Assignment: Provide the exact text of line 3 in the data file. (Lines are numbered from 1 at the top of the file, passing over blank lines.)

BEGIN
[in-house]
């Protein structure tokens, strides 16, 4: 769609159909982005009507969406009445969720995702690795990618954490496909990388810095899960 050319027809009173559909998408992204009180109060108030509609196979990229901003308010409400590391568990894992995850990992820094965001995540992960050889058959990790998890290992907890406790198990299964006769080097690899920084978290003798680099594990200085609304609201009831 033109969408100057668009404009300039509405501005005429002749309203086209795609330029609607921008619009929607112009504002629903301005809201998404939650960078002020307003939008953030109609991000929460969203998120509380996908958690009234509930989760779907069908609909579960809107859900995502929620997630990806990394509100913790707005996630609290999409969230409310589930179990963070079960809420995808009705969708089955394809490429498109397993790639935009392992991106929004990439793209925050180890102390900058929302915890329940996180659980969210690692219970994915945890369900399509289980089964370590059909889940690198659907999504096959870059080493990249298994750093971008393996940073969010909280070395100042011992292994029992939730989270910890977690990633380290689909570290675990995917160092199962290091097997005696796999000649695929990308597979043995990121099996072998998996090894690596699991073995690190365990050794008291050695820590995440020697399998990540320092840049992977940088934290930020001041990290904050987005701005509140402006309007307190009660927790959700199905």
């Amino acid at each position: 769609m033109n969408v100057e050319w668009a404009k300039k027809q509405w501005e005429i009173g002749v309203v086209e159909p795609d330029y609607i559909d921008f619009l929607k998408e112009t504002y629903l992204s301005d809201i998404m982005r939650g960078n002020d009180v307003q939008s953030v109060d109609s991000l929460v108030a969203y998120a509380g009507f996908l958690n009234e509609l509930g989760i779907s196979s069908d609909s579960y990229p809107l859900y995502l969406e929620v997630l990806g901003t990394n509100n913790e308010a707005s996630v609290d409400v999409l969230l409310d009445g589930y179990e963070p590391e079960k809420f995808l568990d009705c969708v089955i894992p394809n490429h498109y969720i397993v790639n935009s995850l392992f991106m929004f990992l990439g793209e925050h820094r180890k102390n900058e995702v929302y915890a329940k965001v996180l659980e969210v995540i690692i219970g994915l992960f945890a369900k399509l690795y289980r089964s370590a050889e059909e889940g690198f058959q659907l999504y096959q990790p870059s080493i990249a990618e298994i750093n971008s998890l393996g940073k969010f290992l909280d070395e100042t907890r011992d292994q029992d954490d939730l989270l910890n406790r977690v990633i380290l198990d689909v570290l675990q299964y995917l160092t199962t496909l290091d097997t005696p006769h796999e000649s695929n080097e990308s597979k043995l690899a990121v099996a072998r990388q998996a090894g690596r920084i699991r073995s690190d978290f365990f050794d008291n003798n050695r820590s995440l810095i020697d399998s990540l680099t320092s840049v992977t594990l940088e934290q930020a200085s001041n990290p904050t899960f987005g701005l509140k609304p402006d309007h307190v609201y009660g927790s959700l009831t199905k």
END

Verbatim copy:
């Amino acid at each position: 769609m033109n969408v100057e050319w668009a404009k300039k027809q509405w501005e005429i009173g002749v309203v086209e159909p795609d330029y609607i559909d921008f619009l929607k998408e112009t504002y629903l992204s301005d809201i998404m982005r939650g960078n002020d009180v307003q939008s953030v109060d109609s991000l929460v108030a969203y998120a509380g009507f996908l958690n009234e509609l509930g989760i779907s196979s069908d609909s579960y990229p809107l859900y995502l969406e929620v997630l990806g901003t990394n509100n913790e308010a707005s996630v609290d409400v999409l969230l409310d009445g589930y179990e963070p590391e079960k809420f995808l568990d009705c969708v089955i894992p394809n490429h498109y969720i397993v790639n935009s995850l392992f991106m929004f990992l990439g793209e925050h820094r180890k102390n900058e995702v929302y915890a329940k965001v996180l659980e969210v995540i690692i219970g994915l992960f945890a369900k399509l690795y289980r089964s370590a050889e059909e889940g690198f058959q659907l999504y096959q990790p870059s080493i990249a990618e298994i750093n971008s998890l393996g940073k969010f290992l909280d070395e100042t907890r011992d292994q029992d954490d939730l989270l910890n406790r977690v990633i380290l198990d689909v570290l675990q299964y995917l160092t199962t496909l290091d097997t005696p006769h796999e000649s695929n080097e990308s597979k043995l690899a990121v099996a072998r990388q998996a090894g690596r920084i699991r073995s690190d978290f365990f050794d008291n003798n050695r820590s995440l810095i020697d399998s990540l680099t320092s840049v992977t594990l940088e934290q930020a200085s001041n990290p904050t899960f987005g701005l509140k609304p402006d309007h307190v609201y009660g927790s959700l009831t199905k």